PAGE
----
Fuel comes from the nearest distillery, it may be owned by Shell, BP, Esso etc so it all depends on your location. With regards to supermarket fuel, I am not sure where they are supplied from.
There is a BS for petrol and diesel so all fuel should be fairly consistant.

balmybaldwin - on 23 Jan 2013
In reply to jkarran:
> (In reply to Blue Straggler)
>
> One of my cars simply will not go over 225mi to a tank no matter how I drive it whether around town or long motorway jaunts. A year or two back I got caught in crawling constant speed traffic through calming on the A1M and both ways over the A66, it did 320mi


An RX8 by chance?
Martin W on 23 Jan 2013
In reply to Blue Straggler: <checks Excel spreadsheet>

The lifetime average MPG on my car is 37.5. I've had a fill-to-fill mpgs as low as 30.6 and as high as 47.2 (the latter was on a single 350 mile journey on a mixture of A roads and motorways). I suspect that fill inaccuracy is also a factor in some of the variation - some pumps cut out a lot more easily than others.

So I'd say that your 3mpg variation either way is entirely normal.
jkarran - on 23 Jan 2013
In reply to balmybaldwin:

Similar, Z3M.
Jim Fraser - on 23 Jan 2013
In reply to LastBoyScout:
> (In reply to Philip)
> [...]
>
> Mine seems very sensitive to tyre pressures, so I do check them regularly.

And when the temperature changes, so do your tyre pressures. Remember you need to add some air when it gets colder.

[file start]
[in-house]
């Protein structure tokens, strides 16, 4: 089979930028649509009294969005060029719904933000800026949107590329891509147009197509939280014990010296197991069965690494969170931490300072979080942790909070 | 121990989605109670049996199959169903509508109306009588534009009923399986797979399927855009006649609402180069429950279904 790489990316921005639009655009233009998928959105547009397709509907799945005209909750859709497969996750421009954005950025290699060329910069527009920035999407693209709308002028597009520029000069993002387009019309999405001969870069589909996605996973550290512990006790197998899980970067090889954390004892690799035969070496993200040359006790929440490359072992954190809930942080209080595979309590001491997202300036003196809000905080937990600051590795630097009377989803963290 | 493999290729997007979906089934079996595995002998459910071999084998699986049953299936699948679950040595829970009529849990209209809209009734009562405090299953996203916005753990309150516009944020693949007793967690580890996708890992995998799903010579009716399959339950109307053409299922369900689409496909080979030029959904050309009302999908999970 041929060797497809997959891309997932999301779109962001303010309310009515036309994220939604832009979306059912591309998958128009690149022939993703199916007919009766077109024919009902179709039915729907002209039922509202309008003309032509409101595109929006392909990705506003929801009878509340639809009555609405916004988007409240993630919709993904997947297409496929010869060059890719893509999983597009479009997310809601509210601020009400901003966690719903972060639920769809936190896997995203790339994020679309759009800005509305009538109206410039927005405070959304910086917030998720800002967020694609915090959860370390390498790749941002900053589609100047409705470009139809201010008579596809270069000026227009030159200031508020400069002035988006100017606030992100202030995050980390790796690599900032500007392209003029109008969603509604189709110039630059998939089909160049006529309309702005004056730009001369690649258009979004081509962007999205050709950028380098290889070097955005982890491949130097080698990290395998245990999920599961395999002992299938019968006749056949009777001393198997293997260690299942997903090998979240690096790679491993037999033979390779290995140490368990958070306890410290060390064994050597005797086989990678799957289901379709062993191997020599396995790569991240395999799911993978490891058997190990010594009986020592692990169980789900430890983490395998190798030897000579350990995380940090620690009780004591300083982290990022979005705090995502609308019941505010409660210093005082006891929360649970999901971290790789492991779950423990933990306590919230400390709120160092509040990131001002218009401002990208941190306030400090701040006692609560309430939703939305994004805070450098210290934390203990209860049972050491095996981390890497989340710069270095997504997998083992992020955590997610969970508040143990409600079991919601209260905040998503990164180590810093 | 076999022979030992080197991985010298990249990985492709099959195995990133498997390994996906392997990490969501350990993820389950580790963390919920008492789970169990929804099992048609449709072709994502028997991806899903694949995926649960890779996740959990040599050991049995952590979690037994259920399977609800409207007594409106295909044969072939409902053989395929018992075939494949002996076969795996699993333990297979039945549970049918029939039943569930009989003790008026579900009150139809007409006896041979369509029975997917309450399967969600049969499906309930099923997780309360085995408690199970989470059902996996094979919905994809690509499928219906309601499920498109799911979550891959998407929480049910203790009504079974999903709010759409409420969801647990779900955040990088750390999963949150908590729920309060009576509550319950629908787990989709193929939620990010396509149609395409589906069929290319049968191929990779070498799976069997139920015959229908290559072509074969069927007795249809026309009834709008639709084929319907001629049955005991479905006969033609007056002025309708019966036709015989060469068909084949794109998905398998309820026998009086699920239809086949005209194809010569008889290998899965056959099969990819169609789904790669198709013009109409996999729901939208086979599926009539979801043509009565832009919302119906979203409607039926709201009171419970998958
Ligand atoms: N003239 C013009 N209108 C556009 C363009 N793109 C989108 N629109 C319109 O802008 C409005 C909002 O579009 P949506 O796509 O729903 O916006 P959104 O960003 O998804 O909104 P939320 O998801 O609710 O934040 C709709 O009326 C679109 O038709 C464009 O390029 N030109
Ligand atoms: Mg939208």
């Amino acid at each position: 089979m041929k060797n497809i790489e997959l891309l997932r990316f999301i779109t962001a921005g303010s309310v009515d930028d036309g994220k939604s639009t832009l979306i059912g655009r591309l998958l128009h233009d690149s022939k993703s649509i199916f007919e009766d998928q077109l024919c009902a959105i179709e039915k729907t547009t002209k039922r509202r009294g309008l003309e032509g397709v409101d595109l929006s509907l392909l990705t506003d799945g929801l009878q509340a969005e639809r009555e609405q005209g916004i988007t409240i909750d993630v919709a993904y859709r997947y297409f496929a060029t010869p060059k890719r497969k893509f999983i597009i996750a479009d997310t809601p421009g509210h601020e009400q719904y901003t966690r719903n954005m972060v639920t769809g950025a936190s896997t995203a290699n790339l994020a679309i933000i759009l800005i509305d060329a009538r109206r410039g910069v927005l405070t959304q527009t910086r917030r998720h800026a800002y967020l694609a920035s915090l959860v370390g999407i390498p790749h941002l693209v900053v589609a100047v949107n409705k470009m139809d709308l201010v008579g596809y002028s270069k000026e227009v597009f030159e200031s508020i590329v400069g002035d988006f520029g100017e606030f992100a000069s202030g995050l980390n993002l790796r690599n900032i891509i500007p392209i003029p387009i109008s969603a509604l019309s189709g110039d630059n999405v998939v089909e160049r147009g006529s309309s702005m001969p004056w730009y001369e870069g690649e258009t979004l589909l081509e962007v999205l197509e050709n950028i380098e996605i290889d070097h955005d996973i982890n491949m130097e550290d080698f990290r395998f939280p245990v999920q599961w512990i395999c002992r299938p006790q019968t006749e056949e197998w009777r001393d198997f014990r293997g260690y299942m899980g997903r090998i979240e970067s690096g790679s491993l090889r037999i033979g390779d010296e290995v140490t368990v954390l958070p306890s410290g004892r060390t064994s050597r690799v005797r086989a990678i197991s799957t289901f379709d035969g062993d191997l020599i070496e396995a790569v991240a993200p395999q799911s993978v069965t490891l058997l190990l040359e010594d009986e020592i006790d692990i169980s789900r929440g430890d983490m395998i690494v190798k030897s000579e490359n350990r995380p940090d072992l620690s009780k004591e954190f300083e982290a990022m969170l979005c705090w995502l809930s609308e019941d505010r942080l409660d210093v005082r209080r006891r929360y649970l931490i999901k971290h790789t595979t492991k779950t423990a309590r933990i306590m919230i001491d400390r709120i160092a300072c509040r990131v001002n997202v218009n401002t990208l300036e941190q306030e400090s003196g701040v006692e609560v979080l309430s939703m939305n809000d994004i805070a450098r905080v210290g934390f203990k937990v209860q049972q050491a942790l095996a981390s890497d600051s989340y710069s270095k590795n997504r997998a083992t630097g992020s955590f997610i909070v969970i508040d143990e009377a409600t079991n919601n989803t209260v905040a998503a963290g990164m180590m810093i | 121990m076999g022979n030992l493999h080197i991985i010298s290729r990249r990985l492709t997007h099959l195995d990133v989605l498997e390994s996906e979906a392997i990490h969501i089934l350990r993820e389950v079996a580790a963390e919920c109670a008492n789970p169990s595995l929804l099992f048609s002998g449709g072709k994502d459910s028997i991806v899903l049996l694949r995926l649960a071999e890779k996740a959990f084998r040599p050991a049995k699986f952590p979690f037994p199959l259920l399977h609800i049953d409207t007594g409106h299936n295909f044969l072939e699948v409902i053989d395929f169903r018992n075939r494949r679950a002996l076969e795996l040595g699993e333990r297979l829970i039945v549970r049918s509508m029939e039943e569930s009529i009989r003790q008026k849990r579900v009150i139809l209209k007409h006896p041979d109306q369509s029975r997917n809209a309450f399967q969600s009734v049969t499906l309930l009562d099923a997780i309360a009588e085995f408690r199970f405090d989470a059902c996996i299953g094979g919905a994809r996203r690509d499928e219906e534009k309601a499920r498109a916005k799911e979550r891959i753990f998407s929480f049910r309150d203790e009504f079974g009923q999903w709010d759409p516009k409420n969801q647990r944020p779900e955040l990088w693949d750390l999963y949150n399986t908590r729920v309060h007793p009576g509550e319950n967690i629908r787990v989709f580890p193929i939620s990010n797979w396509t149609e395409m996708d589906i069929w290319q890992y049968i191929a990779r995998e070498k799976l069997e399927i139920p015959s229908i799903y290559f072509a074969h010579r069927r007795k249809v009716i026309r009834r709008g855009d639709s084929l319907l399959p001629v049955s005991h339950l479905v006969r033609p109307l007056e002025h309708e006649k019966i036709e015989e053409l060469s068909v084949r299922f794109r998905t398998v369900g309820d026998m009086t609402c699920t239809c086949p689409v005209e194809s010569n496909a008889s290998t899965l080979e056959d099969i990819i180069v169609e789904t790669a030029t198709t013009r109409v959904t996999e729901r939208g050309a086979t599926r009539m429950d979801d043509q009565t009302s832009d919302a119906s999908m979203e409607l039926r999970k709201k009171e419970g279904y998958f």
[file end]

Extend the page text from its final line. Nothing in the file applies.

kipper12 - on 23 Jan 2013
In reply to John W:
> (In reply to Blue Straggler)
>
> Unless my knowledge of basic physics is even more sketchy than I thought, all energy has to come from somewhere; even turning your lights on will increase your fuel consumption, even if only marginally.

There was a top gear challenge, in which JC (clarkson) drove from London to Scotland (Edinburgh) and back on a single tank of diesel in a big Audi A6. He eaked out the miles by turning all electrics he didn't need off, along with the more standard hypermilage driving style. Sadly there was no control car so we don't know what the effect of the elecrical gizmos would have been, but I am sure it helped.
Blue Straggler - on 24 Jan 2013
In reply to Jim Fraser:

Yep!
Blue Straggler - on 24 Jan 2013
In reply to kipper12:
> Sadly there was no control car

That's Top Gear for you :-)

Yes, the electrics will increase consumption, I always accepted that. I just didn't think they'd contribute SIGNIFICANTLY to the VARIATION that I am asking about.

Was chatting to a colleague today about this, and he pointed out something that I am now surprised that nobody else has mentioned on the thread already - driving in the wet. You are using your fuel to move quite a lot of water through your tyre treads.
gethin_allen on 24 Jan 2013
In reply to Blue Straggler:
I get far more variation than that just depending on if I'm listening to a noisy CD or radio 4; loud fast music makes me drive like a fool so I stick to radio 4 or 2 that makes me drive quietly and sensibly.